For the US President these areas are more important than Central and Eastern Europe while for his Russian counterpart, it is exactly the opposite. Therefore, realistically it is expected that the interests of the region will suffer as a result of this meeting although we will probably not know the details because, as we all know, it will be a face-to-face meeting.
In the past, Putin has demanded the USA abandon the project to build an American missile defence shield in Poland, which he spoke about at the Munich conference in 2007. Since then, this project has been modified during the Obama presidency, but the construction of shield elements is already advanced and according to plans should be completed this year. Deserting this project at this late stage seems unrealistic if only because the financing was accepted by the US Congress and the construction is under way.
Putin, on the other hand, will certainly protest against the consolidation of the US military presence in Poland and the Baltic States. In this case, it seems likely that Trump will be more sympathetic to this Russian argument although he will probably treat it as a bargaining chip.
Trump’s talk with Putin on Central-Eastern Europe may also deal with energy security and economic issues in the region. Of course, we do not know the detailed agenda nor will we, so some conjecture must be allowed. The format of the conversation will be ultra-discreet, but we can expect that they will talk about us, Central Europeans, without any of us at the table.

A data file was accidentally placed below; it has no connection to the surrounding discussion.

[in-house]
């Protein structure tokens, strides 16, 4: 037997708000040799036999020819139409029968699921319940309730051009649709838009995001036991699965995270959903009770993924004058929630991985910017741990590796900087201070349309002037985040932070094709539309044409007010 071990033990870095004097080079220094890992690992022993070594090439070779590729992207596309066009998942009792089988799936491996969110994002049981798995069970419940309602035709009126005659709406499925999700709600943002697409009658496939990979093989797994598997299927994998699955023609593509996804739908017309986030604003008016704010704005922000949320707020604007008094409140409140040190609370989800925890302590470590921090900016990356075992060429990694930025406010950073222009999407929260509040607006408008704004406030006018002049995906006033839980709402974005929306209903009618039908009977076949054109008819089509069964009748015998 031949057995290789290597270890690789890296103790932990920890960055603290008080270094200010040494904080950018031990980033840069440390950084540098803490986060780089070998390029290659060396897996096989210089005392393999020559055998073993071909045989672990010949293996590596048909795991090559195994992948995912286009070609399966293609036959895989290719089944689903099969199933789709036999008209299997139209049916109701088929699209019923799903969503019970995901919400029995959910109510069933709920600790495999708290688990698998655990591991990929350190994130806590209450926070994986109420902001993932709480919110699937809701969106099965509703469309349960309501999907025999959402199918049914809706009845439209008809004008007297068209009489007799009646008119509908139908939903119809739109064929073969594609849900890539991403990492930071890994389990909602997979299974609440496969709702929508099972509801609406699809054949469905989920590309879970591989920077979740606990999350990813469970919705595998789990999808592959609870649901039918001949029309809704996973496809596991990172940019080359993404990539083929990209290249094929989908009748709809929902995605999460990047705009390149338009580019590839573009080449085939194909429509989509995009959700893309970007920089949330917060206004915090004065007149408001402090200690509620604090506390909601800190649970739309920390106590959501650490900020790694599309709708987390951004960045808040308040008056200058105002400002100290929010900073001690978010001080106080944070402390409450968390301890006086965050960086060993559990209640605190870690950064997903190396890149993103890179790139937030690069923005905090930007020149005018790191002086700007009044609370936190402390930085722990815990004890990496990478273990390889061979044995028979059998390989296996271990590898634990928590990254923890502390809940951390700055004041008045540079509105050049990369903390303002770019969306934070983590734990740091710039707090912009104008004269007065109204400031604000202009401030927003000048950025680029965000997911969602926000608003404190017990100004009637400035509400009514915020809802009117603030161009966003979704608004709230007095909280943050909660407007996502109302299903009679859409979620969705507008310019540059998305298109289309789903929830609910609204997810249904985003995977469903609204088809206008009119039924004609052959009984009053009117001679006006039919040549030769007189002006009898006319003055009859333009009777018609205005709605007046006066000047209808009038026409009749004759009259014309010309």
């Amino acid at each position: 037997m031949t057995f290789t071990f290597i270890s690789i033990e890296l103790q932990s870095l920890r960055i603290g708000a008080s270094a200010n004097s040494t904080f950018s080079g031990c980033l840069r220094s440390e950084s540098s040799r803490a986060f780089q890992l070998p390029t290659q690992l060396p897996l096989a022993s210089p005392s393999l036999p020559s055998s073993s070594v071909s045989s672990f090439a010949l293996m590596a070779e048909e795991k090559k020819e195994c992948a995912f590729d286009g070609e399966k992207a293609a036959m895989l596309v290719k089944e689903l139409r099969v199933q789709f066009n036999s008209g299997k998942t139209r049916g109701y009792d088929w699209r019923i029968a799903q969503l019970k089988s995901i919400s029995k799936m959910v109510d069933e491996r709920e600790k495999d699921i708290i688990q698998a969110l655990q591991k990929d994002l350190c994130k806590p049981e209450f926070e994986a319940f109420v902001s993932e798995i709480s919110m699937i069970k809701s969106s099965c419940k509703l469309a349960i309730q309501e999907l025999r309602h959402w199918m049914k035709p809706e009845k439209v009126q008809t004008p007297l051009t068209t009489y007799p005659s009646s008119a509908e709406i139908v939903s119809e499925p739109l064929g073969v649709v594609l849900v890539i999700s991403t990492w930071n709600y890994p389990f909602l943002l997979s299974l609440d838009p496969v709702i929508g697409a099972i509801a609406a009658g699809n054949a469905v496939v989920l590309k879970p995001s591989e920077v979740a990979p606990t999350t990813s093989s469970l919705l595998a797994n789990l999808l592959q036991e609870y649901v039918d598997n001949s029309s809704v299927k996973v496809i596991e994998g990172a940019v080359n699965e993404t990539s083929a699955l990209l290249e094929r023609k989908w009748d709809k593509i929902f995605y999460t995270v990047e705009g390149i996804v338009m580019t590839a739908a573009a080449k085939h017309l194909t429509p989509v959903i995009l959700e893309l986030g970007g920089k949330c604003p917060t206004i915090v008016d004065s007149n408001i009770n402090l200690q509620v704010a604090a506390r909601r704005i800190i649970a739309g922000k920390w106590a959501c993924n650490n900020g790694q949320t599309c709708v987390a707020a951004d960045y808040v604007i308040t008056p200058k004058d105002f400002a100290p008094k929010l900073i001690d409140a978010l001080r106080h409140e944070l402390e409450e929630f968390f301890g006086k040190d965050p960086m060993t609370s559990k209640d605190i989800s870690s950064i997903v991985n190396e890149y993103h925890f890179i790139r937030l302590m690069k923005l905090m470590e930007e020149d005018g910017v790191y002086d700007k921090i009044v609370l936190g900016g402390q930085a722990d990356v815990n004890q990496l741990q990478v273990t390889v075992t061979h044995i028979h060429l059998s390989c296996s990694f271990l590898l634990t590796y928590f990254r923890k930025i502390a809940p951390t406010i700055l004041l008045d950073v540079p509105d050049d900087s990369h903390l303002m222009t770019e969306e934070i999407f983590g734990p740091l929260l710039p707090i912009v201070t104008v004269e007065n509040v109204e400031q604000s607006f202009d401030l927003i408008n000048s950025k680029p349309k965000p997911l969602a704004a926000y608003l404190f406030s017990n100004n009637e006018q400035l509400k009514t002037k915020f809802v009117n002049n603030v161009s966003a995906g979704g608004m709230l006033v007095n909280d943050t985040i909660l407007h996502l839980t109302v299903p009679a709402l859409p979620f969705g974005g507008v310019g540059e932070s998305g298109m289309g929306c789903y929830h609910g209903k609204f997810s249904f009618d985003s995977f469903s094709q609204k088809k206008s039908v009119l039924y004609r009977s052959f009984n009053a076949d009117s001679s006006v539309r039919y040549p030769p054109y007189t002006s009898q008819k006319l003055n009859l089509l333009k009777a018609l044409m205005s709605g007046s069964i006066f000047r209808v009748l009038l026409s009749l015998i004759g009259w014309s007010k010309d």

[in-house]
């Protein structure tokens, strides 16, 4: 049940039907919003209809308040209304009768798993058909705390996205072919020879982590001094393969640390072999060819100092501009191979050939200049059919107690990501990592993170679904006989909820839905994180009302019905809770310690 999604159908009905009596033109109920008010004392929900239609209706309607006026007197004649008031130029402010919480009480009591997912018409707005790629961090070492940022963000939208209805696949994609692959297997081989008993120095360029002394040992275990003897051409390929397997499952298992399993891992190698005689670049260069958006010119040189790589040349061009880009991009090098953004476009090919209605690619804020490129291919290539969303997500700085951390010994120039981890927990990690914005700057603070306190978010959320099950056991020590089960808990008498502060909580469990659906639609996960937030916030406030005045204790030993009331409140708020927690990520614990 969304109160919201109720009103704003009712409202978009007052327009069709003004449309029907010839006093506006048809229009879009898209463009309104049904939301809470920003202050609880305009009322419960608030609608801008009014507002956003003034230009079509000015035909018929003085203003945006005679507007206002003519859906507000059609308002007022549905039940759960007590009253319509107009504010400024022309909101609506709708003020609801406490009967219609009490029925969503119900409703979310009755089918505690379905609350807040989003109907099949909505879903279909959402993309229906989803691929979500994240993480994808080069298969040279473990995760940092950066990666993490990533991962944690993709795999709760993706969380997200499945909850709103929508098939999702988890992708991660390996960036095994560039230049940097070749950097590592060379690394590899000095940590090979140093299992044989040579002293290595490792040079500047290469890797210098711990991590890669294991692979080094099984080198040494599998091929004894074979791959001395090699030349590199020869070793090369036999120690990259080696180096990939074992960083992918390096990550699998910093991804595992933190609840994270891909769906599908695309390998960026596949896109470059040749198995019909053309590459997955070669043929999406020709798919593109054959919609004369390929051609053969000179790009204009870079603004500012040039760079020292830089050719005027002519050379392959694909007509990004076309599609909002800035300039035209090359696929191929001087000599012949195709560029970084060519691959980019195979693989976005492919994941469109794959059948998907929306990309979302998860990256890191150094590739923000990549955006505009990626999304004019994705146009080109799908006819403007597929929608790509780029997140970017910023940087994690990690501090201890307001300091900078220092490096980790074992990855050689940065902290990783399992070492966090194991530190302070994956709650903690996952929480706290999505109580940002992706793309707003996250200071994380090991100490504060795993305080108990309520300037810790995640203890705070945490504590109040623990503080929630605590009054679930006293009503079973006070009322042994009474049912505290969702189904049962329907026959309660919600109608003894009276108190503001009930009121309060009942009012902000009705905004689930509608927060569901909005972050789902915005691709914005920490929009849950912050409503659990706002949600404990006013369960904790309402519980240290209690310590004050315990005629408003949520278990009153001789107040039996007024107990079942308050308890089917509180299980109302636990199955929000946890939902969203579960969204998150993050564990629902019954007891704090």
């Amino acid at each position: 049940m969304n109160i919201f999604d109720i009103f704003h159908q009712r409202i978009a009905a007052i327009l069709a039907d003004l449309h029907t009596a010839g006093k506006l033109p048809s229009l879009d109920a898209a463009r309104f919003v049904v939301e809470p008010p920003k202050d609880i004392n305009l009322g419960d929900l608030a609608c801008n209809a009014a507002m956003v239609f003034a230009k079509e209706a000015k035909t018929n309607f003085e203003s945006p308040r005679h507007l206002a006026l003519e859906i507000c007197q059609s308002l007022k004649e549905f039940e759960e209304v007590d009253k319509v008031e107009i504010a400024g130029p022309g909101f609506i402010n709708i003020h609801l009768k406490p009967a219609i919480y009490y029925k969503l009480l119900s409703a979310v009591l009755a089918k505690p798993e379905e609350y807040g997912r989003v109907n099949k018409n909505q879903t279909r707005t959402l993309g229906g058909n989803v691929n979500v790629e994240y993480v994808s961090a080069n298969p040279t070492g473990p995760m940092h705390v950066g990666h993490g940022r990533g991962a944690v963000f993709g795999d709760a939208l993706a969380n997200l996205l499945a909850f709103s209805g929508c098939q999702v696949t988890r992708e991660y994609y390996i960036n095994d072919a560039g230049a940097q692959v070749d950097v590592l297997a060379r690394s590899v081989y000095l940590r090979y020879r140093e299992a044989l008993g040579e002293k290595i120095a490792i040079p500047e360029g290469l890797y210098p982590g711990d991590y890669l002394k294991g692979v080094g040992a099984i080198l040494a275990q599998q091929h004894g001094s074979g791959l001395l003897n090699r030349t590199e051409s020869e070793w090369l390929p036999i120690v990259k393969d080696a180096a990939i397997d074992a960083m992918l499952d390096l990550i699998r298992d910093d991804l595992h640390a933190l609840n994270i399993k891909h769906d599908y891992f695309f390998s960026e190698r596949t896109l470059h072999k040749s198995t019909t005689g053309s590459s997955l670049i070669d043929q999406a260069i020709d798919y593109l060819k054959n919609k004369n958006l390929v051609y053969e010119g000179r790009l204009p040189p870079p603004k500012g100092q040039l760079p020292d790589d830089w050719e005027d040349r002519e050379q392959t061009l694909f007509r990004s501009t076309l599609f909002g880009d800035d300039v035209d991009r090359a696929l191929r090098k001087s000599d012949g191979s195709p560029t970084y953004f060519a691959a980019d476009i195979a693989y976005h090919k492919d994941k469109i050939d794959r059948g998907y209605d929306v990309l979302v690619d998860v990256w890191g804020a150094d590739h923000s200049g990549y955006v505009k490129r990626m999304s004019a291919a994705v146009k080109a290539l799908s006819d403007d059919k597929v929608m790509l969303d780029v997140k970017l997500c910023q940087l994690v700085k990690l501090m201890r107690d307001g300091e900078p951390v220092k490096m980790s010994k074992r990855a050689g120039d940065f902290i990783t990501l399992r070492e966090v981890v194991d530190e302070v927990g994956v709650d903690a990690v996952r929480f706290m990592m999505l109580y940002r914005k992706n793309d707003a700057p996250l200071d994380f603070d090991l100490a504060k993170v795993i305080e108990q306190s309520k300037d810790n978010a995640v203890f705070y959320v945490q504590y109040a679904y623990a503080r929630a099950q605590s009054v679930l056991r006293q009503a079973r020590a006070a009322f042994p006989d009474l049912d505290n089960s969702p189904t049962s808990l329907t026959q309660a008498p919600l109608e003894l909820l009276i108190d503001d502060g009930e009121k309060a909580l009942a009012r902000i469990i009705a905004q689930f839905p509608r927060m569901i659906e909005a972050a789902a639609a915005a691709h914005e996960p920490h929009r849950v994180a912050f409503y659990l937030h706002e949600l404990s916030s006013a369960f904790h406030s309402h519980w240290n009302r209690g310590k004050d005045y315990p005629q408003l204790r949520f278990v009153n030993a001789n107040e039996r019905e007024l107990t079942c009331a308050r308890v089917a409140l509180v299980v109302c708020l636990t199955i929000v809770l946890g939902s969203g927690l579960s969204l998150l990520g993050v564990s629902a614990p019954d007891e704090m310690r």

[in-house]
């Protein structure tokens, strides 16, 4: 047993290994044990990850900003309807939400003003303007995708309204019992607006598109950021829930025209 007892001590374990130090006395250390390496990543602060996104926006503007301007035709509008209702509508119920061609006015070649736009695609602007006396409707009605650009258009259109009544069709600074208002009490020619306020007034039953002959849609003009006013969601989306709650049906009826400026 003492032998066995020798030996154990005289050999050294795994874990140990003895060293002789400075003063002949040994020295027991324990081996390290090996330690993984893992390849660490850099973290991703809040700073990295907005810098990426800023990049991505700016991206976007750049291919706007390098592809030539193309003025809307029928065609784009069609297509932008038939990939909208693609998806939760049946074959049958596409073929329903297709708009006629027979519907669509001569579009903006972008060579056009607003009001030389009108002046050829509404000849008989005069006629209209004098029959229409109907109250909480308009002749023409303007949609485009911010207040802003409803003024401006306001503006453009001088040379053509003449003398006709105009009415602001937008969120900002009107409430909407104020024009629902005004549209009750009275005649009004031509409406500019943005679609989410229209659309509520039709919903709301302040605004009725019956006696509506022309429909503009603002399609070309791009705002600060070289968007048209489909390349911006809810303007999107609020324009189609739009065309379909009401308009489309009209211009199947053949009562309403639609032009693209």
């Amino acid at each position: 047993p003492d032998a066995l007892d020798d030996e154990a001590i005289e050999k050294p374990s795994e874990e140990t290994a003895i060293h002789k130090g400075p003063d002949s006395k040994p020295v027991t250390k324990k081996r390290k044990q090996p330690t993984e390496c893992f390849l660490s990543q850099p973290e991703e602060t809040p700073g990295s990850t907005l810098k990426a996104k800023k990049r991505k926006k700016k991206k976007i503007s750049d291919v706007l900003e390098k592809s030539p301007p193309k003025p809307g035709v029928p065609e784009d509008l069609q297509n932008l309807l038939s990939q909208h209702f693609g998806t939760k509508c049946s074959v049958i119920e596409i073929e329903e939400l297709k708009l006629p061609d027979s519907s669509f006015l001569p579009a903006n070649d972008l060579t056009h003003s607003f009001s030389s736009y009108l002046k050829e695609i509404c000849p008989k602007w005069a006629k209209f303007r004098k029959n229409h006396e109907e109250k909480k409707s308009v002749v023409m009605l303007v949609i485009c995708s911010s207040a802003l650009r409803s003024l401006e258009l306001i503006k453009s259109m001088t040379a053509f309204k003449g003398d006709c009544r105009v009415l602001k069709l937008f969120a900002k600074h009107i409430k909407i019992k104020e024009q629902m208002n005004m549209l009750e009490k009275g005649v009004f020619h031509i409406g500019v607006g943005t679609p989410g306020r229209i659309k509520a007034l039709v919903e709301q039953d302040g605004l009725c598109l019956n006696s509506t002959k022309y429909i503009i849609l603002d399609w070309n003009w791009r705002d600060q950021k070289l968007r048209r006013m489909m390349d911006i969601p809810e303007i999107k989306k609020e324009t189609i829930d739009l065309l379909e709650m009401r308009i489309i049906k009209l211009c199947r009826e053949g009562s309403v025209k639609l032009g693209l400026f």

Dangerous, but not a disaster
Helsinki will most likely be a detrimental meeting for Central and Eastern Europe, but it won’t be too dramatic. In contrast to 1945, we are not at the mercy of Russia and the role of the West is not to preserve what they can.
Let us not, however, have the illusion that the United States will be principally and effectively defending Poland’s interests. In 1945, the Americans did not even have our preservation on their agenda, only Winston Churchill took an interest into Poland’s well-being, though unsuccessfully. For the Americans, the most important factor was securing the Soviet Union’s help in the war with Japan.
73 years later, fortunately, we are in a completely different situation, but one thing has not changed; the US president wants to get Russia’s help in the fight against global threats. In this context, the issues of major concern to Poland are not of primary importance to the United States and will be regulated to the background. It is to be expected that the same will happen in the future, even when the President of the USA will no longer be impressed by Putin.
In order to avoid a future similar to what was agreed upon in Yalta, Poland cannot rely only on the goodwill of allies and must take over the responsibility of our security from the United States, which will be leaving the transatlantic circle anyway.
Poland must invest in its own security and take a leading role in the region, making the best out of the opportunity to build a coalition within the European Union. Poland lies at the heart of Europe and our interests in defence and maintaining the Union are strong. When we accomplish this, a meeting of the American President at a Russian embassy will be just a diplomatic event and not a potential threat to our security.
The article is published as part of the #DemocraCE project organised by Visegrad/Insight. It was originally published in Polish in Dziennik Gazeta Prawna.
Marcin Zaborowski is a Senior Associate at Visegrad/Insight.